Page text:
I didn’t want to admit it, but I was hungry again. Every so often I’d glance over at Phil, though, and see that he was doing some strange contortions with his stomach and mumbling to himself. Suddenly we left the highway to go south-west.
“What’s going on?” I gently questioned. Phil grunted.
“Taking a quick side trip to Dayton.”
He smiled briefly.
“Folks are friendlier in Dayton, that’s all.”
After a bit we entered a residential neighbourhood and Phil kept slowing to look at successive homes, saying “No,” or “Naaah,” or “Hmmm.” Finally he was happy with a selection, and turned into the driveway. It was about 8:30AM.
“Family?” I wanted to know as we got out.
We walked up the path to the door, stepping around bicycles, action figures and various other kids paraphernalia. Phil rang the doorbell. A small and portly woman answered, blinking up at us.
“Hello, Misses McNeil,” Phil greeted. For the first time the woodburnt family name sign jumped out at me.
“Hello,” the lady responded warily. She moved a child’s toy out of the way with her foot.
“I’m Phil, from The New England Times.” I smiled and nodded, playing along. “We’re doing a story comparing the lives of moms in different states, and your local PTA has recognized you as a strong example of effective motherhood in the community.”
“Oh!” said Misses McNeil.
“We’ve been driving for two days to come see you,” Phil added. “The paper thought it would be best if it was a surprise, get your natural reaction sort of thing. If we could have a few moments of your time…”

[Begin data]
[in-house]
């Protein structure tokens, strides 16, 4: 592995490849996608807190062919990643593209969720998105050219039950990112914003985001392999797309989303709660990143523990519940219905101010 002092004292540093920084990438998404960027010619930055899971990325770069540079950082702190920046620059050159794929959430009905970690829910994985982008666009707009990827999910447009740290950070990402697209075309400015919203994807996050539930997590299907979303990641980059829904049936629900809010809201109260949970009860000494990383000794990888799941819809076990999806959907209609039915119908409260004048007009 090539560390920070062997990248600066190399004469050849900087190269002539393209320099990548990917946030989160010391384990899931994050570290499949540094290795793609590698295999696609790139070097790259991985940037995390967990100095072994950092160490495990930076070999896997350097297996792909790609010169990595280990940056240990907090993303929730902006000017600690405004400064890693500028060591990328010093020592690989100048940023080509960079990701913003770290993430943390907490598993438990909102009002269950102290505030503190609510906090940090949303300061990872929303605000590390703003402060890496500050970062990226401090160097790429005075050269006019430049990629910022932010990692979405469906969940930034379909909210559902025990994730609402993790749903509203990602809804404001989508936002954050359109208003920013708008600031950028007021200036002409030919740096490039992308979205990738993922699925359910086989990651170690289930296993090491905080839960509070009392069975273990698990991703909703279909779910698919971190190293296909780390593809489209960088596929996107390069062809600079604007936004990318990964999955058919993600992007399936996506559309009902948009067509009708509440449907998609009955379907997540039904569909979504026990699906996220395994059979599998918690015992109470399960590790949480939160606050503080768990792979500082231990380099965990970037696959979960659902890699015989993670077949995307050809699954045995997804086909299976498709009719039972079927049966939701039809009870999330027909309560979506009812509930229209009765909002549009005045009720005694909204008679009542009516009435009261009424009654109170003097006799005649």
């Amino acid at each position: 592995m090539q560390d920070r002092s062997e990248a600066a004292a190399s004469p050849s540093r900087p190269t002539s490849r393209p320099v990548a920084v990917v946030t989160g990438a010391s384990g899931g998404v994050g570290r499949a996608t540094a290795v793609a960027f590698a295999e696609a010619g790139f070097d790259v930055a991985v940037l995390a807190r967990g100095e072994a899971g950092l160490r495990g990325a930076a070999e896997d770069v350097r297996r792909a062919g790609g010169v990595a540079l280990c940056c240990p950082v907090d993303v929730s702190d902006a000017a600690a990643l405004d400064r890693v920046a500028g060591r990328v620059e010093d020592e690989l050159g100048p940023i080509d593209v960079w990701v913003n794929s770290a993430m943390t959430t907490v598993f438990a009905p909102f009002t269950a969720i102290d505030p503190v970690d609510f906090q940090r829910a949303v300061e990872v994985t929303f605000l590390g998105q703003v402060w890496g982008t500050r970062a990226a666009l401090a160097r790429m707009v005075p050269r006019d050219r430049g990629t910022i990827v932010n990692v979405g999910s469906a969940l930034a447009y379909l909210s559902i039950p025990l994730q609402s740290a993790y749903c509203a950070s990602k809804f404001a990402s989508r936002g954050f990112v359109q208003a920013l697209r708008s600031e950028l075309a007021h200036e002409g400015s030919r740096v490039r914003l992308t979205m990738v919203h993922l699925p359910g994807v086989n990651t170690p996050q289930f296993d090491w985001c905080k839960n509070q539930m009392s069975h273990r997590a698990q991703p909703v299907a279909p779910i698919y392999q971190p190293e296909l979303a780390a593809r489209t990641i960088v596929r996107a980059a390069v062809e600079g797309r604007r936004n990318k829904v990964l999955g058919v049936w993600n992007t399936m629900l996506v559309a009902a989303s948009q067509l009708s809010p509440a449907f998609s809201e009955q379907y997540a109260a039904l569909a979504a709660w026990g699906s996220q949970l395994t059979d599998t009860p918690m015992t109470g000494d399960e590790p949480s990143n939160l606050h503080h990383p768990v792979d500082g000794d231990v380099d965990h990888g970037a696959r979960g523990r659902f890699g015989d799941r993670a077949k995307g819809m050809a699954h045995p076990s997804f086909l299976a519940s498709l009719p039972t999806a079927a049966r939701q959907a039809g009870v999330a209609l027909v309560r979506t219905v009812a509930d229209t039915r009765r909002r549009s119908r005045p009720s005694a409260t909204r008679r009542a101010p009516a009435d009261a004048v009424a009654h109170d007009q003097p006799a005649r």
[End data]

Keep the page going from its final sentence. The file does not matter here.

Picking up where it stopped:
Shortly thereafter we were seated at Misses McNeil’s breakfast table, eating eggs, scones, and bacon, and drinking coffee. Chatting on and asking questions between bites, Phil was getting the low-down on her parenting skills. “By the way, this is the editor of the newspaper, who’s here to keep an eye on me.”
I looked up from my coffee, unshaven and startled. A day and a half out of my regular schedule and I had forgotten who I was.
Promising to get her a copy of the article, we left the McNeil residence fat as geese and satiated. Later, after a rest stop, I popped the question.
“Can I drive?”
“No,” Phil answered without looking.
After a moment he added: “There’s a trick to it.” My eyebrows went up. The car was an automatic.
“This is farm country,” informed Phil. “Highest number of farms of any state save Texas.” I still didn’t suspect what this meant. We bedded for the night at the side of the road in Phil’s ratty canvas tent that had that musty canvas smell. At least it didn’t rain.